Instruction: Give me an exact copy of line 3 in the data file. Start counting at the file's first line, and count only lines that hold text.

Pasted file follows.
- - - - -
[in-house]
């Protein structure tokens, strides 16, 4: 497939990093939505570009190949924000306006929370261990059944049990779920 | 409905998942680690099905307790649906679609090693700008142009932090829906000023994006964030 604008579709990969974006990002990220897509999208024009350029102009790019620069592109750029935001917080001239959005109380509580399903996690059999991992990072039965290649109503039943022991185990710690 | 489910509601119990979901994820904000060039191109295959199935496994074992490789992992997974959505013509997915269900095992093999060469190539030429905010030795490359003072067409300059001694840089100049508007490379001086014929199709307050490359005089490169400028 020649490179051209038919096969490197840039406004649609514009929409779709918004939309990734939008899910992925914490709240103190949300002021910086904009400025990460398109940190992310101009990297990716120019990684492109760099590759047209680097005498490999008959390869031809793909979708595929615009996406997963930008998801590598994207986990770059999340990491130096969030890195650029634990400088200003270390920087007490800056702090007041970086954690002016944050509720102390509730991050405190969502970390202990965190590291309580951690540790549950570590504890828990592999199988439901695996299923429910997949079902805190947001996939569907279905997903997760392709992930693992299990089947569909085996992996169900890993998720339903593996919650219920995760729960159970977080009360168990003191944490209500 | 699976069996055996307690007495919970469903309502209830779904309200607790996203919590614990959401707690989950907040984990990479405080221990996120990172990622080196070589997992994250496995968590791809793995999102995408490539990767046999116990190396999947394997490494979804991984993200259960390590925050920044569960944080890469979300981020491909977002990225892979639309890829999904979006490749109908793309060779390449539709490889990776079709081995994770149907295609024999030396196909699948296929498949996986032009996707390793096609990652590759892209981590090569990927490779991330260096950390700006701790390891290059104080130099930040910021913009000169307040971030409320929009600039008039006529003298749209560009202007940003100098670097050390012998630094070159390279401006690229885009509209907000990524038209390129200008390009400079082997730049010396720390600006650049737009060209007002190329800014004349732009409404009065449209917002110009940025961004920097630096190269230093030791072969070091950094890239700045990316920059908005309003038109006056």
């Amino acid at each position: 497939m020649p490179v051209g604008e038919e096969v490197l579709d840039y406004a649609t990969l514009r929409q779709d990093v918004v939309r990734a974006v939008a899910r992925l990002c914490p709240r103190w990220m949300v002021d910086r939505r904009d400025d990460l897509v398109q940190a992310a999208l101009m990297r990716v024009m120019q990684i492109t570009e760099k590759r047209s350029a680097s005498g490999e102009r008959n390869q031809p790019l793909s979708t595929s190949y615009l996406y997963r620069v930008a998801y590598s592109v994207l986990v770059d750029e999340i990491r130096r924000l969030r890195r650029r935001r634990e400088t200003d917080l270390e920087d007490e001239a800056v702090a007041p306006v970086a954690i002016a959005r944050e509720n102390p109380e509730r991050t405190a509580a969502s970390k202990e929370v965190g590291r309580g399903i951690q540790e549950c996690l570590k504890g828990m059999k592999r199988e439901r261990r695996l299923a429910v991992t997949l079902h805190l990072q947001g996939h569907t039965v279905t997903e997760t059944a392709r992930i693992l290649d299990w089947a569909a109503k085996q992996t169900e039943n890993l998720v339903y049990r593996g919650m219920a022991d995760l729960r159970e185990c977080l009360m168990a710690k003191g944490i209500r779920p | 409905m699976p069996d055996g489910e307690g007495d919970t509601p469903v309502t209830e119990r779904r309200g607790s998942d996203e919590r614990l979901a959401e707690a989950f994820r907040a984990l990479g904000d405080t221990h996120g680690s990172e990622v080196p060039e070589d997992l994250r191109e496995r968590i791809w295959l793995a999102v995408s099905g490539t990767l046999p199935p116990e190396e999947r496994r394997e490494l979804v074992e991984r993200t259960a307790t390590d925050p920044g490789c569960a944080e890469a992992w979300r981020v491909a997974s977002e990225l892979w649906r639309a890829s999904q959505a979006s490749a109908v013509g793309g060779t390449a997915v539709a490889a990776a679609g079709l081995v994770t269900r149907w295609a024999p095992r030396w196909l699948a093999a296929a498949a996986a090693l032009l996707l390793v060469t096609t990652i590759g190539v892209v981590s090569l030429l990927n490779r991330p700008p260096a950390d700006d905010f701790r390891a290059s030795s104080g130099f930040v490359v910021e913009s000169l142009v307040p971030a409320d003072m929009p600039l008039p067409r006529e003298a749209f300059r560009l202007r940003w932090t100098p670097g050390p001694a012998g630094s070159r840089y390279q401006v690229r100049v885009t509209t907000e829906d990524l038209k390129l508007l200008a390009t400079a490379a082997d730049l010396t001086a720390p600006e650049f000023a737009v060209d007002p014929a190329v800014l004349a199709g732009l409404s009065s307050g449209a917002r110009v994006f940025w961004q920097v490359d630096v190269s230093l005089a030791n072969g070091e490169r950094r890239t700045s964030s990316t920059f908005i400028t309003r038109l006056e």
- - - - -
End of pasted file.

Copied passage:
């Amino acid at each position: 497939m020649p490179v051209g604008e038919e096969v490197l579709d840039y406004a649609t990969l514009r929409q779709d990093v918004v939309r990734a974006v939008a899910r992925l990002c914490p709240r103190w990220m949300v002021d910086r939505r904009d400025d990460l897509v398109q940190a992310a999208l101009m990297r990716v024009m120019q990684i492109t570009e760099k590759r047209s350029a680097s005498g490999e102009r008959n390869q031809p790019l793909s979708t595929s190949y615009l996406y997963r620069v930008a998801y590598s592109v994207l986990v770059d750029e999340i990491r130096r924000l969030r890195r650029r935001r634990e400088t200003d917080l270390e920087d007490e001239a800056v702090a007041p306006v970086a954690i002016a959005r944050e509720n102390p109380e509730r991050t405190a509580a969502s970390k202990e929370v965190g590291r309580g399903i951690q540790e549950c996690l570590k504890g828990m059999k592999r199988e439901r261990r695996l299923a429910v991992t997949l079902h805190l990072q947001g996939h569907t039965v279905t997903e997760t059944a392709r992930i693992l290649d299990w089947a569909a109503k085996q992996t169900e039943n890993l998720v339903y049990r593996g919650m219920a022991d995760l729960r159970e185990c977080l009360m168990a710690k003191g944490i209500r779920p | 409905m699976p069996d055996g489910e307690g007495d919970t509601p469903v309502t209830e119990r779904r309200g607790s998942d996203e919590r614990l979901a959401e707690a989950f994820r907040a984990l990479g904000d405080t221990h996120g680690s990172e990622v080196p060039e070589d997992l994250r191109e496995r968590i791809w295959l793995a999102v995408s099905g490539t990767l046999p199935p116990e190396e999947r496994r394997e490494l979804v074992e991984r993200t259960a307790t390590d925050p920044g490789c569960a944080e890469a992992w979300r981020v491909a997974s977002e990225l892979w649906r639309a890829s999904q959505a979006s490749a109908v013509g793309g060779t390449a997915v539709a490889a990776a679609g079709l081995v994770t269900r149907w295609a024999p095992r030396w196909l699948a093999a296929a498949a996986a090693l032009l996707l390793v060469t096609t990652i590759g190539v892209v981590s090569l030429l990927n490779r991330p700008p260096a950390d700006d905010f701790r390891a290059s030795s104080g130099f930040v490359v910021e913009s000169l142009v307040p971030a409320d003072m929009p600039l008039p067409r006529e003298a749209f300059r560009l202007r940003w932090t100098p670097g050390p001694a012998g630094s070159r840089y390279q401006v690229r100049v885009t509209t907000e829906d990524l038209k390129l508007l200008a390009t400079a490379a082997d730049l010396t001086a720390p600006e650049f000023a737009v060209d007002p014929a190329v800014l004349a199709g732009l409404s009065s307050g449209a917002r110009v994006f940025w961004q920097v490359d630096v190269s230093l005089a030791n072969g070091e490169r950094r890239t700045s964030s990316t920059f908005i400028t309003r038109l006056e």